Link Miscellany: Unconvinced Edition

I’m back! And all of you who dropped off hugs on my last post are wonderful. It’s things like this that keep me convinced that everyone clamoring about how Teh Interwebs is ruining everything are entirely off base. I’ve got some posts planned and in the works, but for now, links and a brief rant! (Also, I’m still soliciting questions for a post on therapy–be sure to comment below).

Miri writes about exercise. I’m, unfortunately, not quite at the point she is in terms of attitude. But I’d like to be.

As an aside, I’d like to recommend an app/program called Fitocracy for low pressure exercising. Designed by two computer geeks (their own description!), it uses game mechanics (levels, quests, points) to track your exercise. I like it because the goal is doing a variety of activities, not losing weight. You can’t enter calories, which keeps me from getting obsessive, and you’re rewarded for doing a range of activities and building stamina, not for pounds lost. 

What would you do if you weren’t afraid?

As many of my female peers are doing at the moment, I’m reading a book by Facebook’s Sheryl Sandberg called Lean In. The first chapter asks: What would you do if you weren’t afraid?

My answer? I’d write this blog.

How not to be a dick to your anorexic friend. (My one qualm about this article is that it treats anorexia/starvation behaviors as only something thin people have. Otherwise it’s quite good.)

Well-intended remarks about how I look prettier with “some meat on my bones,” or even about how “healthy” I look, get twisted through my f’d up brain-synapses into a command to start restricting again. Yeah, I hate this too. Anorexia is like a cat-piss stain on my sofa of awesome-ness. (My original analogy involved weeds in a flower garden, but aren’t you glad I went this route instead?)

If you want to comment about my progress, mention that I seem to be flourishing, or tell me I seem to be returning to a person who is in love with the world vs. caught up in a battle with myself.

Confused about the Adria Richards kerfuffle? Ask an ethicist. Dr. Free-Ride has a fabulous examination of all points.

Recognize that the response that you expect will automatically follow from politely asking someone to stop engaging in a particular behavior may not be the response other people have gotten when they have tried the approach you take as obviously one that would work.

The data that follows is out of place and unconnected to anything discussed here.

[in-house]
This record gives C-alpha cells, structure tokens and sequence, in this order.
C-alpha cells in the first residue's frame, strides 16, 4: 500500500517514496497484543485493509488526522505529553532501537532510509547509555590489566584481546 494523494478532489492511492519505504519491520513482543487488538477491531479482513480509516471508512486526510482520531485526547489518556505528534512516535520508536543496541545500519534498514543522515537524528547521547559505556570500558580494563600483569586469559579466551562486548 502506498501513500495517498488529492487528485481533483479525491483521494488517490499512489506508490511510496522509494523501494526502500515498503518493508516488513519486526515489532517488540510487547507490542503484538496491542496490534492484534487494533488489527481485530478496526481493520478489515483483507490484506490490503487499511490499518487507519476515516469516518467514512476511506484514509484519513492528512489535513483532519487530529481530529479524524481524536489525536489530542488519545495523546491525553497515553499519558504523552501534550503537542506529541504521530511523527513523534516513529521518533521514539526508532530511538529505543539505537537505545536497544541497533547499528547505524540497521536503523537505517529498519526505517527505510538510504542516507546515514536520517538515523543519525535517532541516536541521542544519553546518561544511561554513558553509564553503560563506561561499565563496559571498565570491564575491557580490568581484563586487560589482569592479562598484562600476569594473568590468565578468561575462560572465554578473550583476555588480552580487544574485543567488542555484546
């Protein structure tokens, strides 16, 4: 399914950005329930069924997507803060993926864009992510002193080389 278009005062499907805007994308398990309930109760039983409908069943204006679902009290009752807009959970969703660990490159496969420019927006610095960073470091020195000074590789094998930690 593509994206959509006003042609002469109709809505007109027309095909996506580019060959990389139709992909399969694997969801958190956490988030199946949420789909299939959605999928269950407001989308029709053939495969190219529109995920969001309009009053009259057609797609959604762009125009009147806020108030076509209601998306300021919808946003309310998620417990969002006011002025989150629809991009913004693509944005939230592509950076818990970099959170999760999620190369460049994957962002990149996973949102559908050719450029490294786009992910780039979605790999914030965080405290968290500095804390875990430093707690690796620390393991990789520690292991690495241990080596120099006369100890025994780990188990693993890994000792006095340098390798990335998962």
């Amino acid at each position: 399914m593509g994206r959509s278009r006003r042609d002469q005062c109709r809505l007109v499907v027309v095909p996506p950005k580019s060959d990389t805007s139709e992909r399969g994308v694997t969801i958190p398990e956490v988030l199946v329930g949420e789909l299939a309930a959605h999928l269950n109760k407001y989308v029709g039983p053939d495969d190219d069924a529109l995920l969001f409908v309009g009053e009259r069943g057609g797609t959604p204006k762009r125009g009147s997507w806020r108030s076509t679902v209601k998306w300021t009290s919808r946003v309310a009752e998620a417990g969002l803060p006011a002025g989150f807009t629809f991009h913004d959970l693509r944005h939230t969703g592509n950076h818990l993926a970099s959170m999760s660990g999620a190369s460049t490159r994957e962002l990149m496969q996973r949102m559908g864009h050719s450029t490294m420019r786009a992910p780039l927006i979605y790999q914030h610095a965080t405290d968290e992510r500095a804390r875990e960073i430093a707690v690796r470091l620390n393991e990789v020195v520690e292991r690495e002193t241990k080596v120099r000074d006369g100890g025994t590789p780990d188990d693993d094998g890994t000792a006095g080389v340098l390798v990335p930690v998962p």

Recognize that, especially if you’re a man, you may not know the lived history women are using to update their Bayesian priors. Maybe also recognize, following up on #2 above, that you may not know that lived history on account of having told women who might otherwise have shared it with you that they were wrong to feel the way they told you they felt about particular situations, or that they couldn’t possibly feel that way because you never felt that way in analogous situations. In other words, you may have gappy information because of how your past behavior has influenced how the women you know update their priors about you.

Religious Trauma Syndrome–Is it real?
I am…unconvinced. Not unconvinced that there are mental health problems and suffering associated with leaving particularly harmful sects, but that this is a useful or accurate label.

Firstly, despite calling it “religious”, the article seems to only be specific to Christianity. This is cool if you’re talking about Christianity only, but then please don’t call it “religious” when you mean a specific kind of religion. If there’s research to suggest that this happens across religions in the most fundamental wings of each, isn’t it more likely the result of fundamentalist belief, rather than belief itself?

Jumping off of that, isn’t it far more likely that it’s more about a set of behaviors (external loci of control, infallibility of those in power, etc) that we already know cause mental health problems? Is it useful in any way to create a separate category of response to trauma, rather than just noting the ways in which this is a permutation of PTSD (and relatedly, acute stress disorder*)?

I’m not saying that specific branches and behaviors within religion can be bad (and sometimes very bad) for mental health, but it seems incredibly political to be naming a syndrome this way–and that’s a very bad habit.